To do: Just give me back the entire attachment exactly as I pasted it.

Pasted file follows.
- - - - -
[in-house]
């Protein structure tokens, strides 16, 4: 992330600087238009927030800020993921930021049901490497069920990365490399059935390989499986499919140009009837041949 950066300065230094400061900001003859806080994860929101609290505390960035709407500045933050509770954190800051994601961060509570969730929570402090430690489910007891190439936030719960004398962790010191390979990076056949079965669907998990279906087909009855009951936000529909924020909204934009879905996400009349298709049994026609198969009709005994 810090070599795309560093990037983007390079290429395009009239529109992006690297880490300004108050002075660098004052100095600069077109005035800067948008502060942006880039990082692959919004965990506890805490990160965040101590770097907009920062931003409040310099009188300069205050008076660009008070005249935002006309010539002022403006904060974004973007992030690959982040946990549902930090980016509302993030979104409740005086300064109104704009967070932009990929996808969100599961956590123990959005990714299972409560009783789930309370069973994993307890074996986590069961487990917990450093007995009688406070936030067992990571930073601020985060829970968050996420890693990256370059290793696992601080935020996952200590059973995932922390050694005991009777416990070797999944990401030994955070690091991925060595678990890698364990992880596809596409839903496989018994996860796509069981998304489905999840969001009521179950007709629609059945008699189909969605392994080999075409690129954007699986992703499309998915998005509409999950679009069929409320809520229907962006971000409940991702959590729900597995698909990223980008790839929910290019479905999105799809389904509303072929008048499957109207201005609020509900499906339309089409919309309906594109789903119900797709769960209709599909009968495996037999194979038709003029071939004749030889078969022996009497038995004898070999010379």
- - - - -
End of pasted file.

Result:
[in-house]
């Protein structure tokens, strides 16, 4: 992330600087238009927030800020993921930021049901490497069920990365490399059935390989499986499919140009009837041949 950066300065230094400061900001003859806080994860929101609290505390960035709407500045933050509770954190800051994601961060509570969730929570402090430690489910007891190439936030719960004398962790010191390979990076056949079965669907998990279906087909009855009951936000529909924020909204934009879905996400009349298709049994026609198969009709005994 810090070599795309560093990037983007390079290429395009009239529109992006690297880490300004108050002075660098004052100095600069077109005035800067948008502060942006880039990082692959919004965990506890805490990160965040101590770097907009920062931003409040310099009188300069205050008076660009008070005249935002006309010539002022403006904060974004973007992030690959982040946990549902930090980016509302993030979104409740005086300064109104704009967070932009990929996808969100599961956590123990959005990714299972409560009783789930309370069973994993307890074996986590069961487990917990450093007995009688406070936030067992990571930073601020985060829970968050996420890693990256370059290793696992601080935020996952200590059973995932922390050694005991009777416990070797999944990401030994955070690091991925060595678990890698364990992880596809596409839903496989018994996860796509069981998304489905999840969001009521179950007709629609059945008699189909969605392994080999075409690129954007699986992703499309998915998005509409999950679009069929409320809520229907962006971000409940991702959590729900597995698909990223980008790839929910290019479905999105799809389904509303072929008048499957109207201005609020509900499906339309089409919309309906594109789903119900797709769960209709599909009968495996037999194979038709003029071939004749030889078969022996009497038995004898070999010379």